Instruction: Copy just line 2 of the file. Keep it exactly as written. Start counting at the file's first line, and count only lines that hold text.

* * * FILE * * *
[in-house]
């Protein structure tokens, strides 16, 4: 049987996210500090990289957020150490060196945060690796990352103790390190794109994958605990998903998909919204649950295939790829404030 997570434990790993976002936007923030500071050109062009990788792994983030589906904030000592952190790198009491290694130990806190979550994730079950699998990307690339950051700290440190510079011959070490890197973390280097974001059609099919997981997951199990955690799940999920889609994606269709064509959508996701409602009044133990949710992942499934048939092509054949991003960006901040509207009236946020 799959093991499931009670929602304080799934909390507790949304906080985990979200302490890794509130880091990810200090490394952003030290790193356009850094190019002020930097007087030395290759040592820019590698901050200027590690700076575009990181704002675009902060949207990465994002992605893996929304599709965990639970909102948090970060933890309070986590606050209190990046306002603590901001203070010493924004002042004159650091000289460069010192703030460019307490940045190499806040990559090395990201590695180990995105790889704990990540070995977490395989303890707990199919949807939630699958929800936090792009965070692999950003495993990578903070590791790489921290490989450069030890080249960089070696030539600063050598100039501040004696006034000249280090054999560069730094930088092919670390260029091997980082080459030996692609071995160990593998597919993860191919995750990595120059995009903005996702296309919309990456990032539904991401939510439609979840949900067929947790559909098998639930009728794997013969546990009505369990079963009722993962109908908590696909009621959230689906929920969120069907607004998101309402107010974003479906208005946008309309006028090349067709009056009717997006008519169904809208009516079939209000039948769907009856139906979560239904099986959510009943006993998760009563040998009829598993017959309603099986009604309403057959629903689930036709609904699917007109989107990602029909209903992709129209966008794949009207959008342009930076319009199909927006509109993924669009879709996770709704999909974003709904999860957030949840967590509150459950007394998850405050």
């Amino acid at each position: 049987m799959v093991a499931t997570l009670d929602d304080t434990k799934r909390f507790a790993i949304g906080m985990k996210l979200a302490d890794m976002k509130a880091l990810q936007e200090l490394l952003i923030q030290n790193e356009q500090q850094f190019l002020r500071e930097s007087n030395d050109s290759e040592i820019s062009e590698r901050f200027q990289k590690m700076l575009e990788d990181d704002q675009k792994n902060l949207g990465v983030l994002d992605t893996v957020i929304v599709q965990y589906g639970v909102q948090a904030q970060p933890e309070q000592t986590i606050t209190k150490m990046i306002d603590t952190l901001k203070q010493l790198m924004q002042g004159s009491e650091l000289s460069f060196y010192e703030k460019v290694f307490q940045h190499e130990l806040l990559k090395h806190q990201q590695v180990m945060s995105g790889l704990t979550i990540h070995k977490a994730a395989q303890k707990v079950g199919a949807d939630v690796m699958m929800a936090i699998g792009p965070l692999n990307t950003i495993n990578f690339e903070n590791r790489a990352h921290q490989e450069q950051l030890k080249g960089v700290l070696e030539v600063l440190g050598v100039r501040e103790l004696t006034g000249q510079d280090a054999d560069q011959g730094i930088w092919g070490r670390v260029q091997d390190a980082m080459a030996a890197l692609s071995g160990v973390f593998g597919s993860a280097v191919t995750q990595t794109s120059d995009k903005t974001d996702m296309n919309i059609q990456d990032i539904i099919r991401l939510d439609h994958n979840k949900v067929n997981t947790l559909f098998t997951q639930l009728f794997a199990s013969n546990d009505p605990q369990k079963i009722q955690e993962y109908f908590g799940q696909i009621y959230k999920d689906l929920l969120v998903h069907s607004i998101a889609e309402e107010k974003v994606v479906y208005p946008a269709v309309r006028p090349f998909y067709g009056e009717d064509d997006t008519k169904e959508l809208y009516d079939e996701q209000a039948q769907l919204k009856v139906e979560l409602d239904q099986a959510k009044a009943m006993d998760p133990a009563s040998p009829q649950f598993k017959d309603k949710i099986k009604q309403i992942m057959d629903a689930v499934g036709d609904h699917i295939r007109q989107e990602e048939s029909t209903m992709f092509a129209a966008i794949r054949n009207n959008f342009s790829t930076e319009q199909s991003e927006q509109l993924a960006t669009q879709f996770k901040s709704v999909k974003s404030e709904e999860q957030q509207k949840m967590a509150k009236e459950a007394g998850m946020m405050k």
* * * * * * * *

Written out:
């Protein structure tokens, strides 16, 4: 049987996210500090990289957020150490060196945060690796990352103790390190794109994958605990998903998909919204649950295939790829404030 997570434990790993976002936007923030500071050109062009990788792994983030589906904030000592952190790198009491290694130990806190979550994730079950699998990307690339950051700290440190510079011959070490890197973390280097974001059609099919997981997951199990955690799940999920889609994606269709064509959508996701409602009044133990949710992942499934048939092509054949991003960006901040509207009236946020 799959093991499931009670929602304080799934909390507790949304906080985990979200302490890794509130880091990810200090490394952003030290790193356009850094190019002020930097007087030395290759040592820019590698901050200027590690700076575009990181704002675009902060949207990465994002992605893996929304599709965990639970909102948090970060933890309070986590606050209190990046306002603590901001203070010493924004002042004159650091000289460069010192703030460019307490940045190499806040990559090395990201590695180990995105790889704990990540070995977490395989303890707990199919949807939630699958929800936090792009965070692999950003495993990578903070590791790489921290490989450069030890080249960089070696030539600063050598100039501040004696006034000249280090054999560069730094930088092919670390260029091997980082080459030996692609071995160990593998597919993860191919995750990595120059995009903005996702296309919309990456990032539904991401939510439609979840949900067929947790559909098998639930009728794997013969546990009505369990079963009722993962109908908590696909009621959230689906929920969120069907607004998101309402107010974003479906208005946008309309006028090349067709009056009717997006008519169904809208009516079939209000039948769907009856139906979560239904099986959510009943006993998760009563040998009829598993017959309603099986009604309403057959629903689930036709609904699917007109989107990602029909209903992709129209966008794949009207959008342009930076319009199909927006509109993924669009879709996770709704999909974003709904999860957030949840967590509150459950007394998850405050």